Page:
Economic impacts of non-indigenous species: Miconia and the Hawaiian economy

Invasive Species, Water Resources, James Roumasset, Environment, Working Papers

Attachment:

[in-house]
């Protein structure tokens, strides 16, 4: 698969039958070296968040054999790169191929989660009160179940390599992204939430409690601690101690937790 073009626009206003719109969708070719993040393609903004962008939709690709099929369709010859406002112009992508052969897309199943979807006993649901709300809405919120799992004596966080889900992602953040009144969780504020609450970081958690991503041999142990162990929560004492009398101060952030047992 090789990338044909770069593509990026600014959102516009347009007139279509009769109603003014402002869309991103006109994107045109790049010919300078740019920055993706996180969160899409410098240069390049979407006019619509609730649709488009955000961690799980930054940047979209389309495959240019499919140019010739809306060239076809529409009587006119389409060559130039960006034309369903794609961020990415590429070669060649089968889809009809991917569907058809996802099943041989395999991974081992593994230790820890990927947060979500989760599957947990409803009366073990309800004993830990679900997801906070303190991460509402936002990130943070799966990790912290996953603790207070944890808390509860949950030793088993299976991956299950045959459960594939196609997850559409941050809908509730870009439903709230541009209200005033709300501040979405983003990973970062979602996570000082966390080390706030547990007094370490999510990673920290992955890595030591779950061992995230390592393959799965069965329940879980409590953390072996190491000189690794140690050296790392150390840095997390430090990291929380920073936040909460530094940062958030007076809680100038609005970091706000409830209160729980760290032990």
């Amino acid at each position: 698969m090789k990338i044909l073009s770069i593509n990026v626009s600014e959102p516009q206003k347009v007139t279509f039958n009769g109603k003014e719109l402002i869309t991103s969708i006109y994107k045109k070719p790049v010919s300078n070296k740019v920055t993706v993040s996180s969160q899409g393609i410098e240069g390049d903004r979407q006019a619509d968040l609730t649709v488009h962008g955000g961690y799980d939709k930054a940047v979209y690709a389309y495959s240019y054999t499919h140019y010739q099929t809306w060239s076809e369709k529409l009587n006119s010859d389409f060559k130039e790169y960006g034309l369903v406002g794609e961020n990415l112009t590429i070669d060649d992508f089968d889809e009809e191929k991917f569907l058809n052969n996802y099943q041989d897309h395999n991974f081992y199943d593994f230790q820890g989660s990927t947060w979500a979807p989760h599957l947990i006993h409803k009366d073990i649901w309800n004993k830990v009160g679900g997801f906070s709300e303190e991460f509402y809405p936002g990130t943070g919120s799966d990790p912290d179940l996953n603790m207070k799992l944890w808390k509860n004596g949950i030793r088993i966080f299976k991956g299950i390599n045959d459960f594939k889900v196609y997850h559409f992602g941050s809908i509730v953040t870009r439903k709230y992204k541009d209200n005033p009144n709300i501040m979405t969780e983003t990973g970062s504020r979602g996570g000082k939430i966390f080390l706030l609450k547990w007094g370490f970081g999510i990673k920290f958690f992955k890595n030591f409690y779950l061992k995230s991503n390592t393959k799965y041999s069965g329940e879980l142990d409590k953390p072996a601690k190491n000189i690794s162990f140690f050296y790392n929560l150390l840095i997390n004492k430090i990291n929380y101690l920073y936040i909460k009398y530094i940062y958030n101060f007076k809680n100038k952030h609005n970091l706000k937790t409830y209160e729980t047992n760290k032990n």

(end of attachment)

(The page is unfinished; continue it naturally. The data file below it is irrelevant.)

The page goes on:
Imperfect scientific information regarding potential invasiveness, differences between private and public outcomes for individual decisions regarding planting, and inadequate prevention activity combine to impose costs through a change in native ecosystems susceptible to invasion by hardy, rapidly reproducing non-indigenous species. Concepts and tools from economic theory that may improve policy decisions are explored through the specific example of Miconia calvescens in Hawaii. Rapid expansion of Miconia calvescens, an ornamental tree introduced to several Pacific Islands over the last century, threatens local watersheds, endangered species, and recreational and aesthetic values in the Hawaiian and Society Islands. Potential welfare losses from the unchecked spread of Miconia in Hawaii are illustrated. Policy options investigated include accommodation of these losses, efforts at containment, or eradication. Estimates are determined through an optimal control model describing the potential expansion of the weed and its control costs and damages. Results suggest that cost-effective policies will vary with the level of invasion as well as the expected net benefits from control efforts.

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